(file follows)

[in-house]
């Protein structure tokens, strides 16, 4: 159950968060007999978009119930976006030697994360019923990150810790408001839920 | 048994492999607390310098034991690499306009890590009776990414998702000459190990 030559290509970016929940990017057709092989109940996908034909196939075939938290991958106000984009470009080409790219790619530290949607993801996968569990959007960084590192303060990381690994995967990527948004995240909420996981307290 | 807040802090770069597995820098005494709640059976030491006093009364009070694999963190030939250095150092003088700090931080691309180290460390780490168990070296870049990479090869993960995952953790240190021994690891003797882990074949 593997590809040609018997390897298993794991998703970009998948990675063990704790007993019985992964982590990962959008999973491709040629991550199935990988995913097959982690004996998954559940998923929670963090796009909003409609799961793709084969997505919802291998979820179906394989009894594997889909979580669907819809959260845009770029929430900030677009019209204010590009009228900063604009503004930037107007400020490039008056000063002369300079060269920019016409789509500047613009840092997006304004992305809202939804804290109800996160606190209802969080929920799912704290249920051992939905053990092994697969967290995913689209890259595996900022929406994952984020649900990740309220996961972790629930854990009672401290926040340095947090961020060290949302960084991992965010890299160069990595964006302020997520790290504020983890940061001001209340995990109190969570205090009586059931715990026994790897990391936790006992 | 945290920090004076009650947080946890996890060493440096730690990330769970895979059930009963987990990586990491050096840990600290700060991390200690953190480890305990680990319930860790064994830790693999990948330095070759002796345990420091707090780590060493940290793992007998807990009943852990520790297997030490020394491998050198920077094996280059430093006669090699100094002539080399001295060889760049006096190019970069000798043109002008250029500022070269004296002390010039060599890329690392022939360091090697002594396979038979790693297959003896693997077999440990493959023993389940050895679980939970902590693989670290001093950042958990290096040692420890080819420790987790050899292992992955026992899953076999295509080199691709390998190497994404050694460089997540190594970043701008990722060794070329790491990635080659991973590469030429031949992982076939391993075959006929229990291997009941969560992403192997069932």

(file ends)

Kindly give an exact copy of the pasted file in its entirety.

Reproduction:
[in-house]
């Protein structure tokens, strides 16, 4: 159950968060007999978009119930976006030697994360019923990150810790408001839920 | 048994492999607390310098034991690499306009890590009776990414998702000459190990 030559290509970016929940990017057709092989109940996908034909196939075939938290991958106000984009470009080409790219790619530290949607993801996968569990959007960084590192303060990381690994995967990527948004995240909420996981307290 | 807040802090770069597995820098005494709640059976030491006093009364009070694999963190030939250095150092003088700090931080691309180290460390780490168990070296870049990479090869993960995952953790240190021994690891003797882990074949 593997590809040609018997390897298993794991998703970009998948990675063990704790007993019985992964982590990962959008999973491709040629991550199935990988995913097959982690004996998954559940998923929670963090796009909003409609799961793709084969997505919802291998979820179906394989009894594997889909979580669907819809959260845009770029929430900030677009019209204010590009009228900063604009503004930037107007400020490039008056000063002369300079060269920019016409789509500047613009840092997006304004992305809202939804804290109800996160606190209802969080929920799912704290249920051992939905053990092994697969967290995913689209890259595996900022929406994952984020649900990740309220996961972790629930854990009672401290926040340095947090961020060290949302960084991992965010890299160069990595964006302020997520790290504020983890940061001001209340995990109190969570205090009586059931715990026994790897990391936790006992 | 945290920090004076009650947080946890996890060493440096730690990330769970895979059930009963987990990586990491050096840990600290700060991390200690953190480890305990680990319930860790064994830790693999990948330095070759002796345990420091707090780590060493940290793992007998807990009943852990520790297997030490020394491998050198920077094996280059430093006669090699100094002539080399001295060889760049006096190019970069000798043109002008250029500022070269004296002390010039060599890329690392022939360091090697002594396979038979790693297959003896693997077999440990493959023993389940050895679980939970902590693989670290001093950042958990290096040692420890080819420790987790050899292992992955026992899953076999295509080199691709390998190497994404050694460089997540190594970043701008990722060794070329790491990635080659991973590469030429031949992982076939391993075959006929229990291997009941969560992403192997069932």